But in the PRC for a conference, despite paying for a "digital room" my internet didn't work. This was not because I couldn't get access - frankly, because I also work in "rural studies" (despite doing so, I hope, in ways rural studies mostly wouldn't be happy with), I am used to unstable or non-existent internet access - but because my sites were not allowed.

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Naturally, as I'm posting this, it can be got around. Thanks to Femme I have a whole series of "anonymizing" links that have let me onto different sites in different ways. But I have so many questions about what's been listed and what hasn't, what was taken off the lists and for what reason, and so on. Are corporations paying a premium to get their sites/hubs permitted in China?

Also, when the net in China is such a growing thing what does this mean about our sense of the way "social networking" works online, and what kind of networks get formed. So, conferencing today, and really hoping to find some people to answer questions I would never have had if I didn't travel to this conference.
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    curious curious

shifting planes

So the first of those HJ fandom discussions is now up here. I have commented there, but blogs being blogs there's really no way of following a comment there with actual discussion so I'm linking to it here. In order to do that I have to link to this journal in the "outside" (meaning non-LJ) world, which I have never done before and never intended to do. I feel highly ambivalent about it, but I guess it's been coming for months, ever since Mel and I decided to do the book.

Comments on my comment are welcome here (once it's been authorised by the blog owner and is actually visible).

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PS. the post actually freaked me out because it's dated June 1 and I thought I must have slept through a whole day in jetlagfugue, but my computer agrees with me that it is only May 31.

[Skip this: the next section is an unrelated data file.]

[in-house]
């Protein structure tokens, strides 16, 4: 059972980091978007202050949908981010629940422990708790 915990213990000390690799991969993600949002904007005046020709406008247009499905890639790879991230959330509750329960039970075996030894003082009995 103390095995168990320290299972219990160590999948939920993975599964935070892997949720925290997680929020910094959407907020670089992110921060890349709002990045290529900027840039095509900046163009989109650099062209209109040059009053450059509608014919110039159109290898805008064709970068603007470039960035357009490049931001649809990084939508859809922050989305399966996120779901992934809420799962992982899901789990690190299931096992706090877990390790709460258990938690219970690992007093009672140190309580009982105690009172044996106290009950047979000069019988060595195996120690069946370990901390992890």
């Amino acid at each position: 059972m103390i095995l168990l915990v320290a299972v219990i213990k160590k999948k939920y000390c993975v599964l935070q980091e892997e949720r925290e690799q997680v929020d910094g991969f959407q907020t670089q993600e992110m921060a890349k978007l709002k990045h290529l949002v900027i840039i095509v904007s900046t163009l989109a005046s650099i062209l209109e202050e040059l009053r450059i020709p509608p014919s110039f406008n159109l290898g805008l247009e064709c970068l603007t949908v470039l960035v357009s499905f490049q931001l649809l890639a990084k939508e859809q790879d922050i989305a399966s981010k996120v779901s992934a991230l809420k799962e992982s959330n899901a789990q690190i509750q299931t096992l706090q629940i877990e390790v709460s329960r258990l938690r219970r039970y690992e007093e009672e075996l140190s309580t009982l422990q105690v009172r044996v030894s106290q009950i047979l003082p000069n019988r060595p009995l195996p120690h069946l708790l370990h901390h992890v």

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    Radiohead - Go To Sleep (Little Man Being Erased)

searchable Henry Jenkins post

Thing 1) icarusancalion's just been cited on Jenkins' blog. I know she knows, as she's commented to him, but woohoo! for a post that didn't come through the authorised-academics-posting-for-each-other channels getting a cite on a well-tracked blog.

Thing 2) Henry mentioned today finding references to himself on LJ that seemed too personally inflected to comfortably cite or perhaps even respond to. We've been to that topic before, of course, on various filters and off, but I thought it'd be interesting to note that academics not working in LJ also don't really know what the rules should be around personal posts - I'm still down with what was agreed under a discussion moderated by idlerat: if you don't filter, it's there for anyone to find and thus quote; it's a publication whether you think of it that way or not. The proviso, of course, is that you're identified only in the ways you choose to identify yourself on your LJ.

Thing 3) Is LJ too enclosed? HJ suggested that the fact that you have to have an LJ makes it hard to interact with. And other people have said that here, of course. I suppose I think the fact that they're free and easy to get makes me think it's not much of an issue. But I didn't say to him that he should just get an LJ then, because I know why not - it's about keeping all the academic work coherently together under an academic name - and so the blog is the right medium.